Learn about cystic fibrosis, a genetic disorder that affects the lungs, pancreas, and other organs, and how to treat and live with this chronic disease.
CF is a rare genetic disease found in about 30,000 people in the U.S. If you have CF or are considering testing for it, knowing about the role of genetics in CF can help you make informed decisions about your health care.
If you or your child has just been diagnosed with cystic fibrosis, or your doctor has recommended testing for CF, you may have many questions.
Diagnosing CF is a multistep process. A complete diagnostic evaluation should include a newborn screening, a sweat chloride test, a genetic or carrier test, and a clinical evaluation at a CF Foundation-accredited care center.
Raising a child with cystic fibrosis can bring up many questions because CF affects many aspects of your child’s life. Here you’ll find resources to help you manage your child’s daily needs and find the best possible CF care.
Living with cystic fibrosis comes with many challenges, including medical, social, and financial. By learning more about how you can manage your disease every day, you can ultimately help find a balance between your busy lifestyle and your CF care.
People with CF are living longer, healthier lives than ever before. As an adult with CF, you may reach key milestones you might not have considered. Planning for these life events requires careful thought as you make decisions that may impact your life.
People with cystic fibrosis are living longer and more fulfilling lives, thanks in part to specialized CF care and a range of treatment options.
Cystic Fibrosis Foundation-accredited care centers provide expert care and specialized disease management to people living with cystic fibrosis.
We provide funding for and accredit more than 120 care centers and 53 affiliate programs nationwide. The high quality of specialized care available throughout the care center network has led to the improved length and quality of life for people with CF.
The Cystic Fibrosis Foundation provides standard care guidelines based on the latest research, medical evidence, and consultation with experts on best practices.
As a clinician, you’re critical in helping people with CF maintain their quality of life. We’re committed to helping you partner with patients and their families by providing resources you can use to improve and continue to provide high-quality care.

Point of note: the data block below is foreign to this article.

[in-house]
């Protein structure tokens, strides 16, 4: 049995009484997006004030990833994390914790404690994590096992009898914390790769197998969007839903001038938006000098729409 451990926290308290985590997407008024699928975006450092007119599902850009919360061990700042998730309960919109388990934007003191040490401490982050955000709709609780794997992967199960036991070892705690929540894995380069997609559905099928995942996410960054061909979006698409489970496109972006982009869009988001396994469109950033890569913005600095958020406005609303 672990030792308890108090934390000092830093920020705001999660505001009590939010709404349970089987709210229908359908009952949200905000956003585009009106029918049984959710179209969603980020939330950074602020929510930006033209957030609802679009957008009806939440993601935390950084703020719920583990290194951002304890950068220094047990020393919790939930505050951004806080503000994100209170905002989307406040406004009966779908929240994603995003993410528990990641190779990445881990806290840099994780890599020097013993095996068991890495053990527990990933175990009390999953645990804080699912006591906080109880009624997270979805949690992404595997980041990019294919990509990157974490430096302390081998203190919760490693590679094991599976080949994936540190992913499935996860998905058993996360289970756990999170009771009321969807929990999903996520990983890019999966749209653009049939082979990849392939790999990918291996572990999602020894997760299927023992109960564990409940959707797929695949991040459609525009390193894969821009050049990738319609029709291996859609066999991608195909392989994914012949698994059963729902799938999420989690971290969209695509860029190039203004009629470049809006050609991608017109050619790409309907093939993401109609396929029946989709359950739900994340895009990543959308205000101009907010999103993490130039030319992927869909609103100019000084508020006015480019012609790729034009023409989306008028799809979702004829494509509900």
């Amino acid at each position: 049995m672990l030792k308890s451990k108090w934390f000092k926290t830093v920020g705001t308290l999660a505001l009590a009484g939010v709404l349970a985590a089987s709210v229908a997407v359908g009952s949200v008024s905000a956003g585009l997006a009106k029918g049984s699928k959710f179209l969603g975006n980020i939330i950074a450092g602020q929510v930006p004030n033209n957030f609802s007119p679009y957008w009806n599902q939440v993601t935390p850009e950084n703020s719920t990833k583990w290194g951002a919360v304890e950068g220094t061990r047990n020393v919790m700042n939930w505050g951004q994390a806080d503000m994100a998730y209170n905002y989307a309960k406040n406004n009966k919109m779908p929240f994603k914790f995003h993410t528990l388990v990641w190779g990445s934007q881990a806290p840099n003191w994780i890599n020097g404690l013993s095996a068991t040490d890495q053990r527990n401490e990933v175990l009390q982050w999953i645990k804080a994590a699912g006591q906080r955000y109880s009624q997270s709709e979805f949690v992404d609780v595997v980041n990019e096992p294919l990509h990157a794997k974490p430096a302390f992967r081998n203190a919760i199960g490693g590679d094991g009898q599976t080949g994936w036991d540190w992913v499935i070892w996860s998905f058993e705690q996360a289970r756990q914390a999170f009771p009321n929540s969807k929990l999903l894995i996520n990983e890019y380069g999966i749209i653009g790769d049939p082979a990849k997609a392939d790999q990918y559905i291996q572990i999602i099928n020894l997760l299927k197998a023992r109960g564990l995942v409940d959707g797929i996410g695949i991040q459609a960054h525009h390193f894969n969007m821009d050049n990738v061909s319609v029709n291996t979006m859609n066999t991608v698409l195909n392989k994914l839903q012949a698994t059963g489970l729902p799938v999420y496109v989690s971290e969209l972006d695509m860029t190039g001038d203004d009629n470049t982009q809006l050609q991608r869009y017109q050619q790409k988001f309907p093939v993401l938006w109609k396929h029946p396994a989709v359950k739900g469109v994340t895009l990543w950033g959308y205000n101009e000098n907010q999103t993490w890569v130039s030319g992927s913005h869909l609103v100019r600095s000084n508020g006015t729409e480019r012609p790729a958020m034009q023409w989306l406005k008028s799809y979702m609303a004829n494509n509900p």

As part of the Cystic Fibrosis Foundation's mission to help improve the lives of people living with cystic fibrosis, the PSDC initiative taps the CF community to inform key efforts to support the management of daily care.
Your cystic fibrosis care team includes a group of CF health care professionals who partner with you to provide specialized, comprehensive CF care.
Many people living with cystic fibrosis and their families face complicated issues related to getting the care they need. Cystic Fibrosis Foundation Compass makes sure that no one has to do it alone.
CF Foundation Compass is a service that helps people with CF and their families with navigating insurance options, connecting to legal information and experts, finding available financial resources, and tackling other life issues.
CF care team members are paramount in providing highly specialized care to people living with CF. CF Foundation Compass can help by serving as a strategic ally for care teams, so team members can focus on their patients’ care.
CF Foundation Compass can help you navigate insurance, financial, legal, and other issues you are facing. Use this online form to start your conversation with a Compass case manager today.
The Cystic Fibrosis Foundation is the world’s leader in the search for a cure for CF and supports a broad range of research initiatives to tackle the disease from all angles.
The CF Foundation offers a number of resources for learning about clinical trials and treatments that are being developed to improve the treatment of cystic fibrosis.